THERE’S a special bond between chef and diner when you’ve eaten his brains and so there is between John Parsons and me. Not that I’ve eaten his but the sheep’s brains he cooked for one of his legendary offal* evenings. They were crisp on the outside and creamy inside, if you’re interested.
So the news that he had left his berth at the Druid Inn, Birchover, for the inner city Beer Engine on Sheffield’s Cemetery Road, tucked in just behind Waitrose, got me scurrying down to try his new menu.
I’m ashamed to say I had not recently visited the Beer Engine, run by Tom Harrington (who opened on April 2, 2015, a day late because he thought people might suspect an April Fool) but it’s a delightful little pub. There are three rooms, two with carpets, the main bar with a scrubbed wooden floor, and it feels very welcoming. When the sun is shining there’s a beer garden cum smoking area.“People say it’s got good vibes,” says Tom and he could be right.
There are no one armed bandits, pool tables, slot machines or a telly but there is a bookshelf or two if you’re stuck for something to do. I should imagine that’s still many people’s idea of a proper pub.
I first came across John’s cooking at the predominantly fishy Terrace at the Millstone, in Hathersage, then followed him to Food and Fine Wine on Ecclesall Road, Fancy and the Druid.
People have praised the Beer Engine tapas in the past but John and Tom have upped the ante somewhat with more complex ‘small plates’ which you can match with the beer, lager, cider or wines on offer. With John, a thoughtful chef, expect the dishes to vary between the interesting to the downright exciting. As is the smoked eel with blood orange (£6), a favourite when he’s doing food and wine tastings, but one I hadn’t previously encountered. It’s sensational.
The eel, delightfully smoky and crispy at the edges, rests on a bed of firm, toothsome lentils. There’s a cylinder of salsify, a vegetable you don’t always encounter, and the dish is garnished with salsify crisps. The eel and orange is a match made in heaven because you’ve got smoke and sweetness mingled with earthiness on your palate. “I can only do it for two months a year when the oranges are in season,” he says.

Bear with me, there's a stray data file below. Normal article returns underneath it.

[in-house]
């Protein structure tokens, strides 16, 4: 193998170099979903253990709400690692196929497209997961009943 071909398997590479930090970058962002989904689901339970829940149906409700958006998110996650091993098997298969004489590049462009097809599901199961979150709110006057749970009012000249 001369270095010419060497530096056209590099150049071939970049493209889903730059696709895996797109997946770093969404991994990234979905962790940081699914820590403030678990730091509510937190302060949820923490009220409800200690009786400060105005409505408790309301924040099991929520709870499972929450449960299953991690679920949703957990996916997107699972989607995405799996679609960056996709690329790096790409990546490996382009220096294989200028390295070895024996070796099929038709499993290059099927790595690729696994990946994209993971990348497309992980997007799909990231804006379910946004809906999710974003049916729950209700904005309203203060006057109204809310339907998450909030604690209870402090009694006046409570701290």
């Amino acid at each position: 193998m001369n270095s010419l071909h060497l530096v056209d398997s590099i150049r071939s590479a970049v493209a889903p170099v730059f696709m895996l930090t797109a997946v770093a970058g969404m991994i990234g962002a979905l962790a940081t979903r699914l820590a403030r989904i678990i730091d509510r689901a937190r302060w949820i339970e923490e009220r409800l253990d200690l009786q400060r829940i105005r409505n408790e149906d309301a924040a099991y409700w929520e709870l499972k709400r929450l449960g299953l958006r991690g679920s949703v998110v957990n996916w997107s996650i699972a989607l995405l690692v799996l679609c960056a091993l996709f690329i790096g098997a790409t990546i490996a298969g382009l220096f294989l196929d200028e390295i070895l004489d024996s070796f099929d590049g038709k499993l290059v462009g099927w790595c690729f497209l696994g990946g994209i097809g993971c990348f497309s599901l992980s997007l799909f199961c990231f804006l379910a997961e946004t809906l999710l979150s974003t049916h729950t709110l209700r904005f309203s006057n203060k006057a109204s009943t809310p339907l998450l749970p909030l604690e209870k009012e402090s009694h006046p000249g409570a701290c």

You may have met Tom at the Sheaf View, Blake or Hilsborough Hotels. Prior to the Beer Engine he worked for Thornbridge Brewery. Way back when he helped out at the old Beer Engine in his youth. Now he has resumed a partnership with John they had at a restaurant they worked at in exclusive Cheshire. Finding that John was ‘resting’ he offered him a month’s mutual trial on Cemetery Road.
It looks like it’s paying off. Food sales are on the up. For me, the second dish was a toss up between pig’s cheek and black pudding with ham, cabbage and pork liquor or pollock and squid with celeriac, kale, buckwheat, lemon and squid ink (this is one of those menus which list every ingredient) but in the end I had neither. Instead, for a fiver, I had a dish which could be listed as artichoke anyway you want and some ways you’ve never thought of.
The dish uses Jerusalem and globe artichokes, as a puree, roasted, crisps and as hearts, with the earthiness and sweetness riff replayed, this time with roast figs doing the honours. There was something labelled ‘tobacco’ which I didn’t quite register. It didn’t have the same knockout appeal as the eel but intrigued.
“I don’t want this to be my idea of a good pub but customers’ ideas,” explains Tom, who promises a series of beer and food tasting evenings. Mine, with a half of very decent Neepsend Blonde, was an impromptu mini lunch tasting.
“The menu won’t stay the same, it will keep changing,” says John. The motto in this kitchen is Everything fresh, cooked ‘til it’s gone. So get there before the Blood Orange season ends! For offal lovers, duck hearts are promised shortly.
The Beer Engine is at 17 Cemetery Road, Sheffield S11 8FJ. Tel 0114 272 1356. Web: http://www.beerenginesheffield.com Food served Mon – Thu 12–3pm and 5pm–8pm, Fri – Sat: 12pm–8pm, Sun: 12pm–5pm
* John’s adventures in offal http://wp.me/p5wFIX-2Q and here’s what happens to the humble sausage roll when it gets the Parsons’ treatment http://wp.me/p5wFIX-dh
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